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|Title:||Homocysteine but not serum amyloid A, vitamin A and E related to increased risk of metabolic syndrome in post-menopausal thai women|
|Citation:||International Journal for Vitamin and Nutrition Research. Vol.84, No.1-2 (2014), 35-44|
|Abstract:||© 2014 Hans Huber Publishers, Hogrefe AG, Bern. This study aims to investigate serum amyloid A, homocysteine, and biochemical-anthropometric measurements in post-menopausal women with and without metabolic syndrome (MS), and determine whether serum amyloid A and homocysteine are linked to MS among this group. This study was performed with 405 post-menopausal Thai volunteers with a mean age of 57.95 + 5.90 years (135 subjects with MS and 270 subjects without MS). The levels of serum amyloid A, homocysteine, vitamins, glucose, and lipids were measured. Homocysteine levels were significantly higher in the group with MS than in that without MS (p < 0.001), whereas for serum amyloid A, vitamin A, vitamin E and vitamin B12, there were no significant differences. There were significant differences between the groups in folate, HDL-C, and anthropometric measurements (p < 0.001). Thirty seven percent of the group with MS and 14.1 % of the group without MS were classified as having hyperhomocysteinemia (p < 0.001). Furthermore, logistic regression analysis revealed that hyperhomocysteinemia (odds ratio (OR): 2.67, 95 % confidence interval (95 %CI): 1.57 - 4.58), low folate (OR: 1.79, 95 %CI: 1.11 - 2.89), and BMI (OR: 1.25, 95 %CI: 1.16 - 1.33) were significantly related to MS. These findings suggest that increased homocysteine levels and decreased folate concentrations may influence susceptibility to MS and this effect may be an early event in the development of cardiovascular diseases among post-menopausal women. Therefore, there is a need to evaluate homocysteine levels, especially among post-menopausal Thai women.|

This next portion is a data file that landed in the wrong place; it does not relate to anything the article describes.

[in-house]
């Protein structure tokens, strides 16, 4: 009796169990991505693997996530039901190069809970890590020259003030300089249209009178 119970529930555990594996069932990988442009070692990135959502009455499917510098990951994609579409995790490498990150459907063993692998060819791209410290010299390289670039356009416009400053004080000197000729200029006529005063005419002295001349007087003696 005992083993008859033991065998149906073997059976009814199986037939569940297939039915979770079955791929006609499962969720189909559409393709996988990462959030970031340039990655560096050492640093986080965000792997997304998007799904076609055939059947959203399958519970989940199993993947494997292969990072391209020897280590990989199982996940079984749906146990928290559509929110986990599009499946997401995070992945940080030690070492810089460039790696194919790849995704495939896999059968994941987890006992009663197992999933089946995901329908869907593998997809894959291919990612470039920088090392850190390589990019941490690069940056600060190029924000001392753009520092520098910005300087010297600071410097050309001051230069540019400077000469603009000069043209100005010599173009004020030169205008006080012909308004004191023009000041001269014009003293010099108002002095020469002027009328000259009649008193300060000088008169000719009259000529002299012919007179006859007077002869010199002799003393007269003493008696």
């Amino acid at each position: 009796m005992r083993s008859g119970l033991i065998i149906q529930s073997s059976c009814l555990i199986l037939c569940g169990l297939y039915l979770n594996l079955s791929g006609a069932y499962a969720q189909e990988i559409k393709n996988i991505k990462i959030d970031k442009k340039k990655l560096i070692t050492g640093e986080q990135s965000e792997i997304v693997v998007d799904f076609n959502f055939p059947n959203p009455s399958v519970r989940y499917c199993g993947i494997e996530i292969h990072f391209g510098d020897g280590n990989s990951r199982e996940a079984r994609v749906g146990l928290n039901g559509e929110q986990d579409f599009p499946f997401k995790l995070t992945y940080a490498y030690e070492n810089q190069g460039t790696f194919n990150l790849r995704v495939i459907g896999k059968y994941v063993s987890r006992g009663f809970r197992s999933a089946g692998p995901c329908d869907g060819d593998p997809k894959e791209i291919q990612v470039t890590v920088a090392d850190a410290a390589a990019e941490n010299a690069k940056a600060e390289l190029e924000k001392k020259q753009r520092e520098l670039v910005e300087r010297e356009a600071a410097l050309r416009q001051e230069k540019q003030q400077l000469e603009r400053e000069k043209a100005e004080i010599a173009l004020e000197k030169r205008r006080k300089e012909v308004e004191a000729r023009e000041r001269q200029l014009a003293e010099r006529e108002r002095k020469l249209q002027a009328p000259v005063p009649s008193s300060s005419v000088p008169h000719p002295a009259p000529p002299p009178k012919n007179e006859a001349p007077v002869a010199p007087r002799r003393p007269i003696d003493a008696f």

|Appears in Collections:||Scopus 2011-2015|
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